Surgeon doctor Claire Wyatt (Anna Lee) is offered the job as an assistant by
her old mentor at university, doctor Laurience (Boris Karloff), brilliant but
slightly over the top brain surgeon, & despite everybody warning her about
this man's sinister motives, despite his spooky mansion & his weird (&
paralyzed) butler Clayton (Donald Calthrop) she takes the job. When her
boyfriend, the young & coming reporter Dick Haslewood (John Loder) snoops
around in Laurience's bacground though & comes up with an interesting
article, that impresses his father, the immensely rich Lord Haslewood (Frank
Cellier) enough to give Laurience sponsorship & an own lab at his research
center - but for an exchange, Laurience has to publish the results of his
research exclusively in Haslewood's newspaper.
However, when Laurience does his first speech in front of an audience of
fellow scientists & tells them about the possibility of exchanging the
minds of animals - & even humans - he is ridiculed & booed off the
stage. & when Laurience wants to do a self experiment in order to prove his
theory, even Claire deserts him. Thing is, Laurience can really do what he
claims, & when Lord Haslewoods shows up to humiliate & fire him for the
ridiculous spech he has given, Laurience decides it's high times he proves his
theories & exchanges tzhe minds of paralyzed Clayton & rich beyond
& while Haslewood, in Clayton's crippled & slowly deceasing body,
dies only minutes after the experiment, Clayton - as Haslewood - soon learns to
enjoy the comforts of a vast fortune at his disposal - & of course, he
keeps Laurience in his/HAslewood's employ.
Only his son, Dick, seems to notice his father's a changed man, but he has
more pressing matters on his mind, as Claire has finally agreed to marry him -
much to the dismay of Laurience, who has been secretly in love with Claire as
well. Then Clayton changes his mind about his new body though, as Haslewood
suffers from a severe heart disease, & he wants to persuade Laurience to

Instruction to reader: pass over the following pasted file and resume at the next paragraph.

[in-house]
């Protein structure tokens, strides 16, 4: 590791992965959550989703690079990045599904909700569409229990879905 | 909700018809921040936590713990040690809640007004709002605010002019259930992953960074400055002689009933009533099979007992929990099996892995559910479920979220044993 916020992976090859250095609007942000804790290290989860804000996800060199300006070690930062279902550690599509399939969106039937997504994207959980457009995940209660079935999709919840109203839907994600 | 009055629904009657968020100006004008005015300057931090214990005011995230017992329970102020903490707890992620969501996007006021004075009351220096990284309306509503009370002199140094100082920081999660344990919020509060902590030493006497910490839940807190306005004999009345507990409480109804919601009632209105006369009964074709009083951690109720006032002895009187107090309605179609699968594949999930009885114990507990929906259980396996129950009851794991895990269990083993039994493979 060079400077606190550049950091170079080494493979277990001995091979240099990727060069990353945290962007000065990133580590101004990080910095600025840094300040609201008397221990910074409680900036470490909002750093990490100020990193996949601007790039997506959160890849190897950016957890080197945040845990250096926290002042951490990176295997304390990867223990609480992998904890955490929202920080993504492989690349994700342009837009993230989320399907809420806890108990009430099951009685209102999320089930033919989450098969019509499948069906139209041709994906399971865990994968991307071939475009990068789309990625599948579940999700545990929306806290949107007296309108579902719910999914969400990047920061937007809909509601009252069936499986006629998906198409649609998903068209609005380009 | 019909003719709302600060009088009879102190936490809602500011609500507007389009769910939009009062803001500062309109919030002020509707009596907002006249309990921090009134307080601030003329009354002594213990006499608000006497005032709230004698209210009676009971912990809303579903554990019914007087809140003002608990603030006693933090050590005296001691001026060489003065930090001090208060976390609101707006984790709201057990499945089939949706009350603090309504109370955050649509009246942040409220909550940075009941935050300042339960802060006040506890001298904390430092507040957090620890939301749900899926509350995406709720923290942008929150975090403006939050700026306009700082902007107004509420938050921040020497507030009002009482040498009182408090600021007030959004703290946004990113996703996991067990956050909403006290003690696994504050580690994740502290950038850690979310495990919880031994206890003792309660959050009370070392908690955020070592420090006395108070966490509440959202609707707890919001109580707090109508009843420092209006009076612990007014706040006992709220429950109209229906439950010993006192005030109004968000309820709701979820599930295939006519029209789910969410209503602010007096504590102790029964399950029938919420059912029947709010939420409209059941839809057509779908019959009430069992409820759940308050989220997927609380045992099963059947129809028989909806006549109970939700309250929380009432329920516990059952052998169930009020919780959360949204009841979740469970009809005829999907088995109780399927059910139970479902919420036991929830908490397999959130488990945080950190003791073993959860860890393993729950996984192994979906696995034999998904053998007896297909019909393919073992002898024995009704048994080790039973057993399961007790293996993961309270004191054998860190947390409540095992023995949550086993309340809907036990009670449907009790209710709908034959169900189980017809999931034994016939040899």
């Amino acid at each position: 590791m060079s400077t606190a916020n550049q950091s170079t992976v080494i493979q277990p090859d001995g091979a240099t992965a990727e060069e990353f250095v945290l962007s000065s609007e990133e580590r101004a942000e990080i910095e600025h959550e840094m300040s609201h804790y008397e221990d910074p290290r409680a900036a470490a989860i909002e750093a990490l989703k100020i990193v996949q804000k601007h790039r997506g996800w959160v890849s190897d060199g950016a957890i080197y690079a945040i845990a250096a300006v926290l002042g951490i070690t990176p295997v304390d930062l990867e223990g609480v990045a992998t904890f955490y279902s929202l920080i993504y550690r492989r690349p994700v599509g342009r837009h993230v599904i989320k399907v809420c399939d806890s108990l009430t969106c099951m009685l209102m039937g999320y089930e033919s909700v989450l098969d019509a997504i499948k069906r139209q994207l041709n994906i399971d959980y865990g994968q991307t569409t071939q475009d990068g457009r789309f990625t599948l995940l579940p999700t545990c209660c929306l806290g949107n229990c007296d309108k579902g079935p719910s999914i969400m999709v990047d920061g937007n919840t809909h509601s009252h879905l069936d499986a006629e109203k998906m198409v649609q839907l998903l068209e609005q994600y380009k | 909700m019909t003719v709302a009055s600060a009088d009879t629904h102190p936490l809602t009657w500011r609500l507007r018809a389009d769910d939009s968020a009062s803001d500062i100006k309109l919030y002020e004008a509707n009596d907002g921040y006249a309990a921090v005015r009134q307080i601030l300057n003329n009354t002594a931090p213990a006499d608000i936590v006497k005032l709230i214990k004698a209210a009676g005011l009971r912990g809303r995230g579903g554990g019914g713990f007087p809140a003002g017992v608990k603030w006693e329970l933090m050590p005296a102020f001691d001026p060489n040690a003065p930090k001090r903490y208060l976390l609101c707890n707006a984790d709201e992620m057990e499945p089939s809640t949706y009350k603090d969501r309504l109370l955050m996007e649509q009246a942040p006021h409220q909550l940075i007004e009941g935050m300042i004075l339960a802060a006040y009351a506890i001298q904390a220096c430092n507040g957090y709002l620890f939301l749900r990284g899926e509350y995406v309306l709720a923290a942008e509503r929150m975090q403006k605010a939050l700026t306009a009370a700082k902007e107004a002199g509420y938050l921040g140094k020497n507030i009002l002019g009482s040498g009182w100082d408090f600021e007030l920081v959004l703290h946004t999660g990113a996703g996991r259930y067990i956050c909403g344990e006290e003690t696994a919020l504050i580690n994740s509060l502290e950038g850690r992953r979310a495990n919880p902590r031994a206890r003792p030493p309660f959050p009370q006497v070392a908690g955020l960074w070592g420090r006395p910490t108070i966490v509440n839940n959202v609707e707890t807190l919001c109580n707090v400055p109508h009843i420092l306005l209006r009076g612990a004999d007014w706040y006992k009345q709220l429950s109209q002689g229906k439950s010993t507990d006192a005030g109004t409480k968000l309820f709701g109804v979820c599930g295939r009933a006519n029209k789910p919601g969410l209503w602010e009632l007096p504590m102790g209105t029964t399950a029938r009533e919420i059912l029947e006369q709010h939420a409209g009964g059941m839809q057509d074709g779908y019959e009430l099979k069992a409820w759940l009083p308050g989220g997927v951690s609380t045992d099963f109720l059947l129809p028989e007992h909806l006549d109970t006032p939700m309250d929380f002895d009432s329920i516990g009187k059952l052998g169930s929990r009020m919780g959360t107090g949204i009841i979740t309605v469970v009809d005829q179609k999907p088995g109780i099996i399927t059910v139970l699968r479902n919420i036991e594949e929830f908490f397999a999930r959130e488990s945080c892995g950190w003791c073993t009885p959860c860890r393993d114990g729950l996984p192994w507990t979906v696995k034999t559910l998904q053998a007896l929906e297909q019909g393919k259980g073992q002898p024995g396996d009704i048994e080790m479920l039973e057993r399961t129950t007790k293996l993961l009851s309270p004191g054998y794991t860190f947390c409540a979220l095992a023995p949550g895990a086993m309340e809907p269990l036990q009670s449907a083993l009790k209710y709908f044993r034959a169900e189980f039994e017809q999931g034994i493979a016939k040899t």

transfer his minde into Dick's body, but Laurience refuses. In a fight that
ensues, Laurience kills Clayton (in haslewood's body) & leaves sufficient
proof about him being the murderer, but lures Dick into his lab to exchange
minds with him, in order to inherit the Haslewood fortune, while Dick goes to
the gallows in his body for murdering Lord Haslewood.
The mind-exchange even succeeds, but in the meantime Claire has figured out
a thing or 2 about whose mind is in whose body, & she arrives at
Laurience's lab together with the police, seeing Dick (in Laurience's body)
falling out of a window (Laurience wanted to make sure he got rid of his
witness at all costs), & she manages to persuade the police to help her
undo the mind-exchange (because of having been Laurience's assistant, she -
besides Laurience - is the only person how to do it).
The transfer goes well, & Laurience (in his own body again) begs
forgiveness of Claire for the error of his ways &, with a dying breath,
begs her to destroy his lab ...
A stupid (but by far not as confusing as it may sound) mad scientist story,
that is told in a very charming & light-hearted way though, carefully
directed & graced by great central performances, especially by the ever
dependable Boris Karloff & Anna Lee as the spunky scientist's assistant.
So, even though you might hate this kind of movies otherwise, you might like
Back in the 30's, director Stevenson would have a reputation of making
movies (just like this one) from stupid premises that transcended their stupid
storylines & budgetary limitations by far. Unfortunately in later life he
moved to America &, after a string of unremarkable movies, hooked up with Disney,
which might have been the right decision on a financial level, artistically
though his career went onto a downward spiral, as he was relegated to direct
such cheesy family-oriented schlock like The Absent Minded Professor, The
Love Bug or The Gnome-Mobile. His last film was the Shaggy D.A.
in 1976, a horrible sequel to the already horrible The Schaggy Dog.